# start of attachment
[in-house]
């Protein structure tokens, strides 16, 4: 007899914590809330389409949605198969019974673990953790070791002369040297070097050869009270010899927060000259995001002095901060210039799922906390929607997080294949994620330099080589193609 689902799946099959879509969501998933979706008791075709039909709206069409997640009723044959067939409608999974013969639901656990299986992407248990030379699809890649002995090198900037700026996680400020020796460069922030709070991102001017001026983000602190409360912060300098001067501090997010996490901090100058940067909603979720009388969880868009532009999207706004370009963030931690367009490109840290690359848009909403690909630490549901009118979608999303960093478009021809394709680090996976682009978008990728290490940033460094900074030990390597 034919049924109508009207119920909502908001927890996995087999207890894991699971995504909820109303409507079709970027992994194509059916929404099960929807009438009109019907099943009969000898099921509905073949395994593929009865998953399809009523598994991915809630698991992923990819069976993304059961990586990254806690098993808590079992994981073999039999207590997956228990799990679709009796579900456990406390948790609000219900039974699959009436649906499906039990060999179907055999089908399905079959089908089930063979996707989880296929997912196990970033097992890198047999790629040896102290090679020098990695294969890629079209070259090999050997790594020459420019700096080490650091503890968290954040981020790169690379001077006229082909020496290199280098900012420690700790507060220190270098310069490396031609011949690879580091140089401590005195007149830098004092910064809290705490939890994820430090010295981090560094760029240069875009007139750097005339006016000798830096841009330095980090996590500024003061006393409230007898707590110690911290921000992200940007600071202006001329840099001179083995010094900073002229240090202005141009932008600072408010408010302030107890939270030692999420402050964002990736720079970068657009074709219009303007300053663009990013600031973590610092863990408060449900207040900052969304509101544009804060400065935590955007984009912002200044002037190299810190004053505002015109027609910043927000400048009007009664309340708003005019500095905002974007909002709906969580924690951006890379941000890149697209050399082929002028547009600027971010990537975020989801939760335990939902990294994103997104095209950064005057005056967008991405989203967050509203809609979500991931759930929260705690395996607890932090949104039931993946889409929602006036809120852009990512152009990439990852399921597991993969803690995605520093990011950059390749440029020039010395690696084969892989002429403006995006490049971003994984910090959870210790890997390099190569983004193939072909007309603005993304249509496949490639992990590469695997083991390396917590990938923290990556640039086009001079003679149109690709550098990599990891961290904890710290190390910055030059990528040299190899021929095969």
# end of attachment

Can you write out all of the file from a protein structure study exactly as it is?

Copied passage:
[in-house]
């Protein structure tokens, strides 16, 4: 007899914590809330389409949605198969019974673990953790070791002369040297070097050869009270010899927060000259995001002095901060210039799922906390929607997080294949994620330099080589193609 689902799946099959879509969501998933979706008791075709039909709206069409997640009723044959067939409608999974013969639901656990299986992407248990030379699809890649002995090198900037700026996680400020020796460069922030709070991102001017001026983000602190409360912060300098001067501090997010996490901090100058940067909603979720009388969880868009532009999207706004370009963030931690367009490109840290690359848009909403690909630490549901009118979608999303960093478009021809394709680090996976682009978008990728290490940033460094900074030990390597 034919049924109508009207119920909502908001927890996995087999207890894991699971995504909820109303409507079709970027992994194509059916929404099960929807009438009109019907099943009969000898099921509905073949395994593929009865998953399809009523598994991915809630698991992923990819069976993304059961990586990254806690098993808590079992994981073999039999207590997956228990799990679709009796579900456990406390948790609000219900039974699959009436649906499906039990060999179907055999089908399905079959089908089930063979996707989880296929997912196990970033097992890198047999790629040896102290090679020098990695294969890629079209070259090999050997790594020459420019700096080490650091503890968290954040981020790169690379001077006229082909020496290199280098900012420690700790507060220190270098310069490396031609011949690879580091140089401590005195007149830098004092910064809290705490939890994820430090010295981090560094760029240069875009007139750097005339006016000798830096841009330095980090996590500024003061006393409230007898707590110690911290921000992200940007600071202006001329840099001179083995010094900073002229240090202005141009932008600072408010408010302030107890939270030692999420402050964002990736720079970068657009074709219009303007300053663009990013600031973590610092863990408060449900207040900052969304509101544009804060400065935590955007984009912002200044002037190299810190004053505002015109027609910043927000400048009007009664309340708003005019500095905002974007909002709906969580924690951006890379941000890149697209050399082929002028547009600027971010990537975020989801939760335990939902990294994103997104095209950064005057005056967008991405989203967050509203809609979500991931759930929260705690395996607890932090949104039931993946889409929602006036809120852009990512152009990439990852399921597991993969803690995605520093990011950059390749440029020039010395690696084969892989002429403006995006490049971003994984910090959870210790890997390099190569983004193939072909007309603005993304249509496949490639992990590469695997083991390396917590990938923290990556640039086009001079003679149109690709550098990599990891961290904890710290190390910055030059990528040299190899021929095969």